“It’s cutting-edge,” Dr. Gouge said. “It’s the newest robotic system on the market.”
CORI helps the surgeons make more accurate cuts, leading to optimal positioning, better soft-tissue balance and, ultimately, improved patient outcomes.
If you are interested in learning more about knee replacement surgery at Olympic Medical Center, the first step is to see your primary care provider, who may refer you for an evaluation with one of our orthopedic providers. To get started, call your primary care provider; patients of Olympic Medical Physicians can call (360) 565-0999.
If arthritis is preventing you from doing the activities you enjoy, you might be a candidate for knee replacement surgery at Olympic Medical Center. According to orthopedic surgeons Dr. Dirk Gouge and Dr. Thomas Herschmiller, the answer is usually clear: arthritis is what leads to a knee replacement.
Is knee pain preventing you from everyday activities, like walking or playing with your dog? Is your knee always stiff? Does your knee pain persist even when you’re resting?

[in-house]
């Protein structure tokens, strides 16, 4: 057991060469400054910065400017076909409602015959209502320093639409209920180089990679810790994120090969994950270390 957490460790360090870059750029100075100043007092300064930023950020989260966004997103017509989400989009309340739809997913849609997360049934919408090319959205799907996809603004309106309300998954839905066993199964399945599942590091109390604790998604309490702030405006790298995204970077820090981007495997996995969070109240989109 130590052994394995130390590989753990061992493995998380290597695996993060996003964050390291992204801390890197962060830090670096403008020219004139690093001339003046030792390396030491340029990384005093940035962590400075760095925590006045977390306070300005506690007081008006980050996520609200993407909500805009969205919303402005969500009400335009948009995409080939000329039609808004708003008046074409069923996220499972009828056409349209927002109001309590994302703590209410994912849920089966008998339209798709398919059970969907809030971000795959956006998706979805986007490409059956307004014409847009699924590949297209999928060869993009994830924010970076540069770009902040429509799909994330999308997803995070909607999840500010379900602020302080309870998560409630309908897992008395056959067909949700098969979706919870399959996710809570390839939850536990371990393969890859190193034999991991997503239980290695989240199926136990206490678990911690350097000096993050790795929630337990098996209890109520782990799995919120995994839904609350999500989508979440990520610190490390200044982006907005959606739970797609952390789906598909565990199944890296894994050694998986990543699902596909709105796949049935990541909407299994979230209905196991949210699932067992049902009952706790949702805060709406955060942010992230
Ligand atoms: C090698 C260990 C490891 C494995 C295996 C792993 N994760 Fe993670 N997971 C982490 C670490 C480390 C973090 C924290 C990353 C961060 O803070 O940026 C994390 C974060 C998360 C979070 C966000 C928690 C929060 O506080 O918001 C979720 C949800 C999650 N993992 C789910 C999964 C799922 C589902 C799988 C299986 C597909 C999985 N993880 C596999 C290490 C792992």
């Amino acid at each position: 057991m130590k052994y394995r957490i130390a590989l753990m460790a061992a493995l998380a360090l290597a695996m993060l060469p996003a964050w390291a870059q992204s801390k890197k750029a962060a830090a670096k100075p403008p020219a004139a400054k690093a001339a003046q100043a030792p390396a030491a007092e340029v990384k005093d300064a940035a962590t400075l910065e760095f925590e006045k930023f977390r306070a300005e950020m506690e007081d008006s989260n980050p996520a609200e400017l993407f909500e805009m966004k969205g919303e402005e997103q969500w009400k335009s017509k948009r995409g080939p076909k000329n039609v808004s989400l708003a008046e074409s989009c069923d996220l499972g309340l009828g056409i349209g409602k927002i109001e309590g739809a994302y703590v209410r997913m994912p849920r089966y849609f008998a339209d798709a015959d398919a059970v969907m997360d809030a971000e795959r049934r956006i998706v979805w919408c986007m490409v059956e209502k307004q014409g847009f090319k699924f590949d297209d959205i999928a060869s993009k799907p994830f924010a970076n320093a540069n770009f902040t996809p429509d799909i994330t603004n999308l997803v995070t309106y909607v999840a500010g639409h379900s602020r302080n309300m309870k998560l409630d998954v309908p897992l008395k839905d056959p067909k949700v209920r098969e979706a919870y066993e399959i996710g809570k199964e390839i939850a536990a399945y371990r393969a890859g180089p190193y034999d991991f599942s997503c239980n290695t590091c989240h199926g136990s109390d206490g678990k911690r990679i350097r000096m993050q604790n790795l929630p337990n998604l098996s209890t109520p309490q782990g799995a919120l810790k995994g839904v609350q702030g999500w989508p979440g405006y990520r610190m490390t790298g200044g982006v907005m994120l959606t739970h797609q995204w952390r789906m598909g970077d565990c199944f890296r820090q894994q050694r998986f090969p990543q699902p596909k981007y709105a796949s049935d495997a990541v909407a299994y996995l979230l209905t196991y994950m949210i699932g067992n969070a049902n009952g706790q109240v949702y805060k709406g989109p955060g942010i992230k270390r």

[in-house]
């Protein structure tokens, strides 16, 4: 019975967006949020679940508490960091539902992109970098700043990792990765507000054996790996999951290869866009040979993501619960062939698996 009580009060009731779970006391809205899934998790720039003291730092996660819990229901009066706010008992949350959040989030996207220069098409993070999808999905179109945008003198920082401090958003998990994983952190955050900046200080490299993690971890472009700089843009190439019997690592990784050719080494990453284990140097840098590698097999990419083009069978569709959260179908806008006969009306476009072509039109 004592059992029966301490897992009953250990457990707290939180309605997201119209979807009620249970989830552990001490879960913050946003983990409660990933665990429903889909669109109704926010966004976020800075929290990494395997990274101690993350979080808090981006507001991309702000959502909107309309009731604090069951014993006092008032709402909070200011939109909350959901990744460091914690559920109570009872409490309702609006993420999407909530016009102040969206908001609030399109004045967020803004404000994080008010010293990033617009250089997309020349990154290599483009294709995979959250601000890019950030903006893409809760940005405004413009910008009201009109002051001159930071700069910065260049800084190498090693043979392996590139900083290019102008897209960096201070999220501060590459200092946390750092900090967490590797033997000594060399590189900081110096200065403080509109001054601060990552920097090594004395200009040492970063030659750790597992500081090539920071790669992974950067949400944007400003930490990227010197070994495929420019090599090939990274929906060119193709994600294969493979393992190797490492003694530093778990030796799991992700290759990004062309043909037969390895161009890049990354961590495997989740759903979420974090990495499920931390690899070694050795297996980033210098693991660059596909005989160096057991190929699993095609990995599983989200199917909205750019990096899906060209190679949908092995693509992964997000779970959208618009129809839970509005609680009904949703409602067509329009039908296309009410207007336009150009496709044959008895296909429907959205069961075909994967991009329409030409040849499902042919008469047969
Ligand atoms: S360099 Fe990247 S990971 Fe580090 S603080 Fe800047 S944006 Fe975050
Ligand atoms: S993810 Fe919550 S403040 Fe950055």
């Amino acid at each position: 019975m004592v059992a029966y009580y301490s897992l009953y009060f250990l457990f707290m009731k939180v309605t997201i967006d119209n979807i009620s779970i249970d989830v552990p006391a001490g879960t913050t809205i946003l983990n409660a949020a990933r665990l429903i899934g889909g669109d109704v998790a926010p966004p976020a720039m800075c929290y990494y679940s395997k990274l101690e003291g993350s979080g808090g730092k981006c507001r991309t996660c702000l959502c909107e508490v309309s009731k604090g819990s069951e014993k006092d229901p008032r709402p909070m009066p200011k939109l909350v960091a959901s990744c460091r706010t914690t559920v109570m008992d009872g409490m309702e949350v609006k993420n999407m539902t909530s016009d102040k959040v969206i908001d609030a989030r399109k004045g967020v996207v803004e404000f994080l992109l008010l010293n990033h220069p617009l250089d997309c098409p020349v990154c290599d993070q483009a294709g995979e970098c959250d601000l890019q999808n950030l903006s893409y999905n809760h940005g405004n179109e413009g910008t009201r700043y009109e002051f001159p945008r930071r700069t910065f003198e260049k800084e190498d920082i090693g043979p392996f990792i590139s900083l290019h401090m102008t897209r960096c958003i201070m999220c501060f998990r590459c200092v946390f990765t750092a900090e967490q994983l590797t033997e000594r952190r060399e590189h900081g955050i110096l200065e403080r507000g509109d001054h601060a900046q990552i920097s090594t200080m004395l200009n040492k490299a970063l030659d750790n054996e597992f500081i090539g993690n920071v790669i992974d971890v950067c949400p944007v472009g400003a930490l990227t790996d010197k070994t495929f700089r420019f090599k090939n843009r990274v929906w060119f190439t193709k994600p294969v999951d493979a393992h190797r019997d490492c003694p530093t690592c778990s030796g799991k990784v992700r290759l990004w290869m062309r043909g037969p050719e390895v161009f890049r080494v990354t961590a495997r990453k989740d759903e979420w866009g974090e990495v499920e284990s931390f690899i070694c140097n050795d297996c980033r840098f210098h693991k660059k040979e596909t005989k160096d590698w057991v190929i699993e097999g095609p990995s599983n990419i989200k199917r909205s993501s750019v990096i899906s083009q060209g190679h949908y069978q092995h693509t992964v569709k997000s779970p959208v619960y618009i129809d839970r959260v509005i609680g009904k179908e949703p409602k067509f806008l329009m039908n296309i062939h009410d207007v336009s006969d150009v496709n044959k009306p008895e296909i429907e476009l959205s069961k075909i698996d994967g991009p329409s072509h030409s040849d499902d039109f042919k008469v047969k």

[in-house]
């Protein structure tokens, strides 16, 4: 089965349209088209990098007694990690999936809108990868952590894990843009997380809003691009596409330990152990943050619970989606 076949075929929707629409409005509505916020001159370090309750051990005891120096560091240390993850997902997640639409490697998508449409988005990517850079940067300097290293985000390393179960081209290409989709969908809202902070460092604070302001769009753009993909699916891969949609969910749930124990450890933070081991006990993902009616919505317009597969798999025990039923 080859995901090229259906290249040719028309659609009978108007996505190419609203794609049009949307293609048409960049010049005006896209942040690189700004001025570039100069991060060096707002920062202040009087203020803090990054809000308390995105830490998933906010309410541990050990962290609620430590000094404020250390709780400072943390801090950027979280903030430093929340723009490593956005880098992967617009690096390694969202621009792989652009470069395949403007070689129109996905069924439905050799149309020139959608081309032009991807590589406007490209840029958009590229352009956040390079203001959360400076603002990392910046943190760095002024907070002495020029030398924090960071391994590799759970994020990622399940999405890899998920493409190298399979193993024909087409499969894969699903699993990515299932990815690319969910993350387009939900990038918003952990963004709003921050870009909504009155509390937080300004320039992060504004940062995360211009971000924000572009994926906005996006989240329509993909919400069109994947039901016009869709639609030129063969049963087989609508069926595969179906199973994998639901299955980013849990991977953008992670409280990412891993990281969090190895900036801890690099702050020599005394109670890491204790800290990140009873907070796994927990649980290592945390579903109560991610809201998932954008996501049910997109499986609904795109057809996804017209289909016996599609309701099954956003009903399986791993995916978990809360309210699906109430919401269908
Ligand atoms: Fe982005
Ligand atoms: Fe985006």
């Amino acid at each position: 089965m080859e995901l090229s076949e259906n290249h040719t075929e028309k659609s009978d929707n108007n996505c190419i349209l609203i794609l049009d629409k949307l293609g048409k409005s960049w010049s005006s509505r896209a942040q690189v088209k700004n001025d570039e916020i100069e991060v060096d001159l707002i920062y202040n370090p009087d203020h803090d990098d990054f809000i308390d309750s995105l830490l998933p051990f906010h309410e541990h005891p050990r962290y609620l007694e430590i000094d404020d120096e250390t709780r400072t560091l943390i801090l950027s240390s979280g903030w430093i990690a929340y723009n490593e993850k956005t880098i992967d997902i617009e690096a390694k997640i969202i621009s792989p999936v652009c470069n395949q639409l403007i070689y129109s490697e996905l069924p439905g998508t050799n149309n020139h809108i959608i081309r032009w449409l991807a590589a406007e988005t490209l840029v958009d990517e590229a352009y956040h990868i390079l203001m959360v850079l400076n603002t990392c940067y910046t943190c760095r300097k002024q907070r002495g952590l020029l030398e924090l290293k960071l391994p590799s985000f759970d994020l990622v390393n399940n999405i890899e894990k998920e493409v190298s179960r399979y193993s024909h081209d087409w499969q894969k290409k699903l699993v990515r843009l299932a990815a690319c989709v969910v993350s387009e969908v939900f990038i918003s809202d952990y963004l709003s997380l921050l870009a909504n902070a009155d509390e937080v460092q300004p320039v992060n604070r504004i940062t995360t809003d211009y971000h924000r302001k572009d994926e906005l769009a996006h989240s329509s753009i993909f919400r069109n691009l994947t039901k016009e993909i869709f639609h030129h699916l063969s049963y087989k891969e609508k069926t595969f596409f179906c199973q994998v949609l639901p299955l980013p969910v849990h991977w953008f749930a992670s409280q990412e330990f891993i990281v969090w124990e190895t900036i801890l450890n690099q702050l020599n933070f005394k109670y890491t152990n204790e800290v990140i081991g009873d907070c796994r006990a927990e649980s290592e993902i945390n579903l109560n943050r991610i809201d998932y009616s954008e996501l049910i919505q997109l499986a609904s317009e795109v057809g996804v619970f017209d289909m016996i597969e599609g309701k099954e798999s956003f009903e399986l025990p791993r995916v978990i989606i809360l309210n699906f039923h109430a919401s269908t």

If you’ve been dealing with progressing pain over time because of arthritis in your knee, it’s time to consider if knee replacement is the next best step. Here are four signs to watch for.
A graduate of Port Angeles High School, Dr. Gouge has been serving residents of the Olympic Peninsula since 1998, providing skilled orthopedic surgery at Olympic Medical Center.
“We have a great team here at Olympic Medical Center,” Dr. Gouge says. “We have a lot of experience. We have been doing joint replacements and taking care of patients for a lot of years.”
Dr. Gouge sees patients who want to play recreational sports or work in their garden or explore the Olympic Peninsula, but pain in their knee from arthritis is keeping them from doing so. For many of those individuals, knee replacement can help them return to those physical activities without the pain they were experiencing.
“I have patients that want to get back to playing golf and hiking and snow skiing and waterskiing and playing tennis…pickleball is huge around here,” Dr. Gouge says. “That’s why they do this [knee replacement] so that they can get back to those things that they want to do everyday that they’ve had to stop doing because their knee hurts too much.
“One of the biggest things about knee replacement is trying to get people back to doing those activities that they want to do.”